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Over the past couple of months, we’ve seen increased volatility. Put simply, volatility is periodic market fluctuations.
In a month, from the end of February to the end of March, we saw the S&P 500 drop nearly 35%. Obviously, it wasn’t a straight drop. There were several up days and a few relief rallies.
Since then, we have seen the S&P come back to the tune of 22%.
In this article, I want to give a little information about how I deal with market fluctuations, where I look for opportunities, and how retirement savers navigate these difficult times.
What I Learned
At the beginning of my career, I always dreaded experiencing a bear market. What do I do? Do I sell out of everything to avoid the decline? What do I tell my clients? How will they react?
As I gained more experience and read more, I learned what to do.
Keep in mind that I started my career in 2014, still in the middle of a long bull market, and since then I’ve read everything I could get my hands on about finances, markets, and economics. I’ve listened to podcasts and watched YouTube videos.
A lot of the people that I learned from attributed their success to when they got started. Two gentlemen really stick out.
One began his career in 1987 and lost his shirt on Black Monday (20% decline in one day, October 1987). This taught him about diversification and the importance of a long-term strategy.
The other got started in the early 80s but had a much different experience. He did some research and analysis and found a lot of risk in the credit market. He stuck his neck out on this trade and what he predicted came to fruition.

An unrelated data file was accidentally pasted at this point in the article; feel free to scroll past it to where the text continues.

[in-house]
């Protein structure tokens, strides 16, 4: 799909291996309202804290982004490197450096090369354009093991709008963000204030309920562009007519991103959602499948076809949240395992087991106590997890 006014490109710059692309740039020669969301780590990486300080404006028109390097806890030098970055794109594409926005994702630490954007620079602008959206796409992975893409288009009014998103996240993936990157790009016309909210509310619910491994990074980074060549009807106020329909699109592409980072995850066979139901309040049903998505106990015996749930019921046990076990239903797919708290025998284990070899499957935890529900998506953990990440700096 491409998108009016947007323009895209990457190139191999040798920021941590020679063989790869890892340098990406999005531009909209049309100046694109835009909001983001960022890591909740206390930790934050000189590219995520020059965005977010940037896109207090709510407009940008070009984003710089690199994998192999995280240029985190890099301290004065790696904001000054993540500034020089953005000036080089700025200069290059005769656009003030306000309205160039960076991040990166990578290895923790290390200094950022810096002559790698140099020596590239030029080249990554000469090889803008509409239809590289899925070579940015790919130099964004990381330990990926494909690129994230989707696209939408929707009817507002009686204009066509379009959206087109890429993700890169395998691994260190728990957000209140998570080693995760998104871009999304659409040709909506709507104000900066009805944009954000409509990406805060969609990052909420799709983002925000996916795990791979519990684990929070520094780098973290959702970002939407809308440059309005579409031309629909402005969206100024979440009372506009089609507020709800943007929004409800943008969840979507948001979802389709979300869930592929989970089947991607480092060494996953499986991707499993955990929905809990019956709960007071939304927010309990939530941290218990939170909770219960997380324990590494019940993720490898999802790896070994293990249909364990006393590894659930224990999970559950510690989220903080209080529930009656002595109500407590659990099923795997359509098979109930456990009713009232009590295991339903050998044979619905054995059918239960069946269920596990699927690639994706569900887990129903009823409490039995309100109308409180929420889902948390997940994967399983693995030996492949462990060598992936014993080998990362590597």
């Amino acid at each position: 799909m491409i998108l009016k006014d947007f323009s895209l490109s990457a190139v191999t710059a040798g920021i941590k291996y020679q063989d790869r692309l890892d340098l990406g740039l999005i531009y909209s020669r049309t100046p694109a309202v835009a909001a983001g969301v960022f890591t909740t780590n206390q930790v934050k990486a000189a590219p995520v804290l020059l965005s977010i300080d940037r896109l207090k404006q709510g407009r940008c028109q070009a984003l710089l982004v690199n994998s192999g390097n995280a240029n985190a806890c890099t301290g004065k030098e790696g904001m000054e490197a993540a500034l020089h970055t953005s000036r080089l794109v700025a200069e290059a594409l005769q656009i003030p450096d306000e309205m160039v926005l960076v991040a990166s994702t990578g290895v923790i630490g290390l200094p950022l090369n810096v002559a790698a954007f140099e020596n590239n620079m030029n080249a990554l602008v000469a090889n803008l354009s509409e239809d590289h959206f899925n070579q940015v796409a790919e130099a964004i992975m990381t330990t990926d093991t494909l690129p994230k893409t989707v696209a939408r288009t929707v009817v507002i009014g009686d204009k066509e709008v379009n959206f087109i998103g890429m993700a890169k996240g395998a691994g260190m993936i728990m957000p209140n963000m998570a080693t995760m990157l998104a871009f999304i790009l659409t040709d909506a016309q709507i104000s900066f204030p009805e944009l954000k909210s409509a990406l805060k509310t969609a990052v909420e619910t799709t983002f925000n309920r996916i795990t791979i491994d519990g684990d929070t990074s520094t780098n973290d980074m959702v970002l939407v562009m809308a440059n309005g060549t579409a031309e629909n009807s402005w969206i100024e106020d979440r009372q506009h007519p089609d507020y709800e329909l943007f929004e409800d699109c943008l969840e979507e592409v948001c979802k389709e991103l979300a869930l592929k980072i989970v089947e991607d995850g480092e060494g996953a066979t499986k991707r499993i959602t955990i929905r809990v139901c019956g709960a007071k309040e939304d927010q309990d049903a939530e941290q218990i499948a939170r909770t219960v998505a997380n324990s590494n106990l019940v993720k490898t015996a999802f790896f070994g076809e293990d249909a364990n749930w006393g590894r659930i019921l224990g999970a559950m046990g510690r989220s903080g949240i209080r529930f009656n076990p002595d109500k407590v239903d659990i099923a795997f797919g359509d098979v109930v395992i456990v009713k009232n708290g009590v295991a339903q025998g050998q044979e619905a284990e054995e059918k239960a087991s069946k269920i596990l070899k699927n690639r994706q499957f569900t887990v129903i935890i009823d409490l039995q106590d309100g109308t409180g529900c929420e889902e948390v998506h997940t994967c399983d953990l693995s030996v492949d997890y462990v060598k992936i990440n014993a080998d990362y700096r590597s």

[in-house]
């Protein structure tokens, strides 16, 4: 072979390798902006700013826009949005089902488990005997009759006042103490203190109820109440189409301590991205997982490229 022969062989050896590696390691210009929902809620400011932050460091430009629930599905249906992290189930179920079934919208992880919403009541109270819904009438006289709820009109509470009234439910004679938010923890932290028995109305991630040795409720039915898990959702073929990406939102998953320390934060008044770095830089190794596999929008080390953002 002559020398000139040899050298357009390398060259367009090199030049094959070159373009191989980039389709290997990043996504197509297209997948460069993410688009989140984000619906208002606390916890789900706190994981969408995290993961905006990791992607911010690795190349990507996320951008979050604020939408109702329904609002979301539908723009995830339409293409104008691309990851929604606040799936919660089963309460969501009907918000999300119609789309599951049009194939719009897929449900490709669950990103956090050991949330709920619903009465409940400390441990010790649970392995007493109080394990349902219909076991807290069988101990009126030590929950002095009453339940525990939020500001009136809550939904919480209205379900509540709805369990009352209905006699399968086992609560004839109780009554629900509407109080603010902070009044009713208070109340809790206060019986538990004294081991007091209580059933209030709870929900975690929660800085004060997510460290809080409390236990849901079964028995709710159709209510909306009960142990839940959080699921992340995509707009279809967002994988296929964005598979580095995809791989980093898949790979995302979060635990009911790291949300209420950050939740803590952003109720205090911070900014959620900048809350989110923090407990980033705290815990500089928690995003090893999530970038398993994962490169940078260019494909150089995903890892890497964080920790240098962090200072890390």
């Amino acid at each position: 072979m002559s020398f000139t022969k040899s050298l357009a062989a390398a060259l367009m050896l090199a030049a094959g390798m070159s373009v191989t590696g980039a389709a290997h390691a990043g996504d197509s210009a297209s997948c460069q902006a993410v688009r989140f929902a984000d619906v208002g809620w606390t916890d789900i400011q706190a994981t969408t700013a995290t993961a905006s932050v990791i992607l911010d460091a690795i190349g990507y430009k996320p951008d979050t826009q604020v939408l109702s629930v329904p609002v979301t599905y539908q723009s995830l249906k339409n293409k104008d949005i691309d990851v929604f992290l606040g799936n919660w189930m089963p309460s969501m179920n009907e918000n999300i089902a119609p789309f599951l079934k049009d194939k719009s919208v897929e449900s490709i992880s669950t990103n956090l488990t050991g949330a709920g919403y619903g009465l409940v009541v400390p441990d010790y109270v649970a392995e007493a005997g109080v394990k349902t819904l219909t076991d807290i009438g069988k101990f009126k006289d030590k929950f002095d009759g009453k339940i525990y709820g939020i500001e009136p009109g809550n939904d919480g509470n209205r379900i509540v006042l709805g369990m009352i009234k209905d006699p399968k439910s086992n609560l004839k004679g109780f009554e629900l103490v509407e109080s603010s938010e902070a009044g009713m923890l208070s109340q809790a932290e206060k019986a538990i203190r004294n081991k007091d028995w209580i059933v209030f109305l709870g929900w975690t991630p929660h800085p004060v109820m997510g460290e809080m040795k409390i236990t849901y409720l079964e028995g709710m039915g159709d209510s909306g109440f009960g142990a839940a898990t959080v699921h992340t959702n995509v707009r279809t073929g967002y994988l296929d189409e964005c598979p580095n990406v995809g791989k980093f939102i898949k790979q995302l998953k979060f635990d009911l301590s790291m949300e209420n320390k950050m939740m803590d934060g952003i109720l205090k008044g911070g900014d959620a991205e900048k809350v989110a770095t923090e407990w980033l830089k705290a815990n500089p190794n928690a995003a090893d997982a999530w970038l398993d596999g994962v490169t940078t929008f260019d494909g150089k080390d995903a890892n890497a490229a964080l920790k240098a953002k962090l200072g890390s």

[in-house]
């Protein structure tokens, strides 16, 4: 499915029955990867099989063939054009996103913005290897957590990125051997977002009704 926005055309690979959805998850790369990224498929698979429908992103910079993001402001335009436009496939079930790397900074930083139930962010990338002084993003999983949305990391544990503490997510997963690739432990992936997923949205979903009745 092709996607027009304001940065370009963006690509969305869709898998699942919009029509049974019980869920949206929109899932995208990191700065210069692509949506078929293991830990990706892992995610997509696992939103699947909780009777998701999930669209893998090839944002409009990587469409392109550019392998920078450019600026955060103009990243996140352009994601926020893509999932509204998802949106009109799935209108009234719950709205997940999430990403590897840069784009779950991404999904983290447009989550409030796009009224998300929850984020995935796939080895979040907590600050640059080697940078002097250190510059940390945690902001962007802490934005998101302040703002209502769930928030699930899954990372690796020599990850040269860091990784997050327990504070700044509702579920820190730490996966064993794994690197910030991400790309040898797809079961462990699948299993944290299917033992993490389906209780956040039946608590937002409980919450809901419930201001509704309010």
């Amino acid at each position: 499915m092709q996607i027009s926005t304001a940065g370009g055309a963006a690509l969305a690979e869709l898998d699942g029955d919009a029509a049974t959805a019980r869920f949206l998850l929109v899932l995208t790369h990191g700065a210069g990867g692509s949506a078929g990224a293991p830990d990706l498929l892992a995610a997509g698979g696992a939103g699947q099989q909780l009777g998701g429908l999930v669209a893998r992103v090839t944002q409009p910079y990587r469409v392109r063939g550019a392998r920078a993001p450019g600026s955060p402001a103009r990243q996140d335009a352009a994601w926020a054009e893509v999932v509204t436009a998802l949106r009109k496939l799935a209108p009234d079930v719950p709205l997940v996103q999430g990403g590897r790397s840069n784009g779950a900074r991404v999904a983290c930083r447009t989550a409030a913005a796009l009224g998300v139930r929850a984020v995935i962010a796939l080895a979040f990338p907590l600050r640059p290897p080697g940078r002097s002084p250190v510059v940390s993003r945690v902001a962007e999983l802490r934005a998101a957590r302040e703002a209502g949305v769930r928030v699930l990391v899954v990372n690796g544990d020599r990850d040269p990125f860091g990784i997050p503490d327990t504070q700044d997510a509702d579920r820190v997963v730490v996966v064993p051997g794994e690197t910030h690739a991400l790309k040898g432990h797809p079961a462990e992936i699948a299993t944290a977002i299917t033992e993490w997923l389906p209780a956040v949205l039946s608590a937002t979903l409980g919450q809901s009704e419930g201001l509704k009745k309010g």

However, the markets didn’t react how he thought. What he learned was that fundamentals are important, yes, but what [almost] matters more is investor behavior.
In periods of heightened market volatility, I pretty much hold my ground. I help my clients plan accordingly and coach them about what to do when stocks fall.
We put together the parachute before we jump out of the plane, not on the way down. That’s where people get into trouble. That’s why asset allocation is so important.
When building a portfolio, it’s vital to take your age (time horizon) and risk tolerance into account.
What may even be more important is the investor’s behavior. They might have a long time horizon and be fairly tolerant of risk, but if they’re going to lose sleep over a 10% correction, you need to position their portfolio accordingly.
Because my clients and I plan ahead, generally, I don’t do anything and I advise them to sit tight. What you don’t want to do is sell out of fear. At that point, you have probably experienced enough of the decline that it doesn’t make sense.
That said, I did some broad selling during the month of March. There were two positions that I used specifically to serve as a shock absorber during declines, and those did not perform as I’d hoped. So I sold them.
I realized they weren’t doing what I wanted them to and I cut my losses. Good traders and investors have an incredibly short leash when it comes to limiting their losses.
Generally speaking, I’m not a stock picker. I’m an asset allocator. Stock picking is not an efficient use of my time. However, sometimes it’s necessary and market fluctuations often create opportunities.
There are two positions, in particular, that I’ve been buying over the last month or two. I found enough of a disconnect between the price and what I thought the value would be over the long term, that I slowly invested into these two positions.
By the way, this slow investing is called averaging in, or dollar-cost averaging. Ideally, you invest at lower and lower prices, reducing your overall cost basis. My method is to take advantage of that disconnect I mentioned, but also leave enough on the side in case it goes lower so I can buy more.
How to Plan
Planning for market fluctuations isn’t something you do when you think it’s coming, it should be part of your plan all along.
Age is a big factor when determining the time horizon. The other items to consider, as I mentioned, are goals, risk tolerance, and investor behavior.
As an advisor, you have to be acutely aware and familiar with your clients, their risk appetite, and their personality. Only then are you able to plan with them, then guide them during trying times.
That’s probably one of the biggest things I’ve taken away from these market fluctuations. I’ve received two phone calls. That tells me that I’ve trained them well. That I’ve done a good job planning with them and that they are comfortable with how their portfolios are positioned.